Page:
Essentials After the Home Sale

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The t’s are crossed and the i’s dotted on a mountain of paperwork to buy your new home. But don’t put away your pen. Now’s the time to devise and check off your to-do list to ensure you and your family will fully enjoy the amenities your new home can bring.

“You’re a homeowner, and your home is one of the largest investments you’ll make in your life. You want to be safe and secure in it,” said Mary Riffel, Realtor. “Your home should be maintained on a constant basis to hold its value. Now’s the time to build your strategy for the future of your house.” To assist her clients in developing their new home plans, Mary shares a few basics she recommends as moving day arrives.

Change the locks.
Receiving the keys to your new home is one of the final acts of the sales process, and all should be given to you at that time. But it doesn’t always happen because the owner hasn’t kept track of the keys he or she has given out.

“If this is a resale, then rekey or change your locks. Relatives, dog sitters, housecleaners and more could have keys to your home. You don’t know to whom the past owners have given keys, and it’s impossible to truly know if every one is accounted for,” shared Mary. “The cost is minor compared to the peace of mind you’ll have that your family is safe.” Mary also points out that if security systems are installed in the home, ensure you change the passcodes. Some homes feature keypads on the garage doors, so those will need to be altered as well. If instructions haven’t been left behind by the last owner, consult the website of the manufacturer, which should feature details on how to set panels and passwords.

Create a maintenance plan.
There’s nothing worse than an air conditioner going out in mid-July, so it makes sense to take care of your equipment. List the major pieces in your home and the tasks required to keep them running. Many times, it’s a professional checkup before the season they’ll be called upon, such as late summer for your furnace or early spring for your air conditioner. If you had a home inspection completed before your purchase, you have a good head start.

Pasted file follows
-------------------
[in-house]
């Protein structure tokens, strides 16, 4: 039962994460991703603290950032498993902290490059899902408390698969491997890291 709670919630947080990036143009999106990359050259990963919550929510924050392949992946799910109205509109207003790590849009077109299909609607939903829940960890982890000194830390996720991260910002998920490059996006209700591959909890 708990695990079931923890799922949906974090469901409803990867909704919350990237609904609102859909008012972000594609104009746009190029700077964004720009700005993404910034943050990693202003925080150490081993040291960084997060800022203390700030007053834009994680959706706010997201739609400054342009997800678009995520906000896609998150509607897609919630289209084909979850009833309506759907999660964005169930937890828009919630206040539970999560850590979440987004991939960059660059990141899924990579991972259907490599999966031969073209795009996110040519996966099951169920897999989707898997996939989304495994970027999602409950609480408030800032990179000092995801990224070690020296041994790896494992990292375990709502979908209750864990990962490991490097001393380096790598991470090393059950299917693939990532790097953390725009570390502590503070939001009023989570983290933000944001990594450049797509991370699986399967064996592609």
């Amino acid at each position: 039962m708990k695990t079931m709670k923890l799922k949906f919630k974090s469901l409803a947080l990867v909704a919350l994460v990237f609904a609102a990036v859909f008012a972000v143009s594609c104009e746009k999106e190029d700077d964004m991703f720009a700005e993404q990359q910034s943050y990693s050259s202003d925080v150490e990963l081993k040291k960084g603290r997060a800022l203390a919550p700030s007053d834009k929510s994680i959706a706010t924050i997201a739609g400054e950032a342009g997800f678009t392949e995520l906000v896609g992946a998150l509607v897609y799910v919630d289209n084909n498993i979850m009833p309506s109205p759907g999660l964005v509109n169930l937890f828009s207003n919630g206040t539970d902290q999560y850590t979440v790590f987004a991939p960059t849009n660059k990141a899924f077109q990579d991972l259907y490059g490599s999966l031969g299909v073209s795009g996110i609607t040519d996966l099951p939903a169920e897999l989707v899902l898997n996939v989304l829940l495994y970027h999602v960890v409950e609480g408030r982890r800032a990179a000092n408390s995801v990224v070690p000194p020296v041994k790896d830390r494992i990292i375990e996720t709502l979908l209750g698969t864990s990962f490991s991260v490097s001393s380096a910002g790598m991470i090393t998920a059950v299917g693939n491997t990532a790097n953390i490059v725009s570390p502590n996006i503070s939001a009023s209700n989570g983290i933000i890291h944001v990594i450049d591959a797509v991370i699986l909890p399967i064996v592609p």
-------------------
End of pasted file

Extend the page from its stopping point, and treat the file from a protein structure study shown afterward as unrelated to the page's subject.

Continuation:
“Look back to see what they’ve recommended. You can find maintenance tips on your lawn, furnace, annual insect and pest control and more,” shared Mary. “If you maintain your furnace, air conditioner, appliances and other parts of your home, you can rely on them for a long time.”

After the closing, save your documentation.
Those stacks of documents you signed are vitally important to you so store them wisely. Some contain tax information your CPA may need for your tax returns. Use a safe or a secure location to store paper copies. Also, consider scanning those documents, saving to your hard drive and then backing up to the cloud.

Update your mailing address.
The Postal Service has an easy-to-use website to forward your mail or you can stop by and request the paperwork. Financial institutions need to know you’ve moved as will your medical providers, insurance companies, schools, friends and family, phone company, internet provider and more. For most, you can update addresses on business websites. Consider printing business cards with your new address and handing them out to those who need to know. You can print them at home on pre-cut sheets available at office stores.

Meet your new neighbors.
Not only is it the friendly thing to do, it’s a very useful thing to do. You can learn the history of your neighborhood and exchange contact information. When you’re out of town or at work, it’s nice to have another set of eyes watching things. “Meeting your neighbors is a smart thing to do,” commented Mary. “Sometimes it’s the best security you can have. It’s nice to have someone checking on things.”

Even though you’re moving into a new home, it’s savvy to have your eye on the future. “Keep up with the market. If you resell, you have a better knowledge of pricing your home or knowing when to sell or downsize when that time comes. You want to get the most for your dollar,” remarked Mary. “Keep up with interest rates because you might be able to refinance to a lower rate. And always keep good insurance on your home with a reputable company.”

These are a few suggestions to get you thinking about your own new-home strategy. Even though you’ve just finished with the sales paperwork, the planning is just beginning for you and your new abode. Time set aside now to strategize and prioritize is well worth the investment for this asset you will soon call home. ■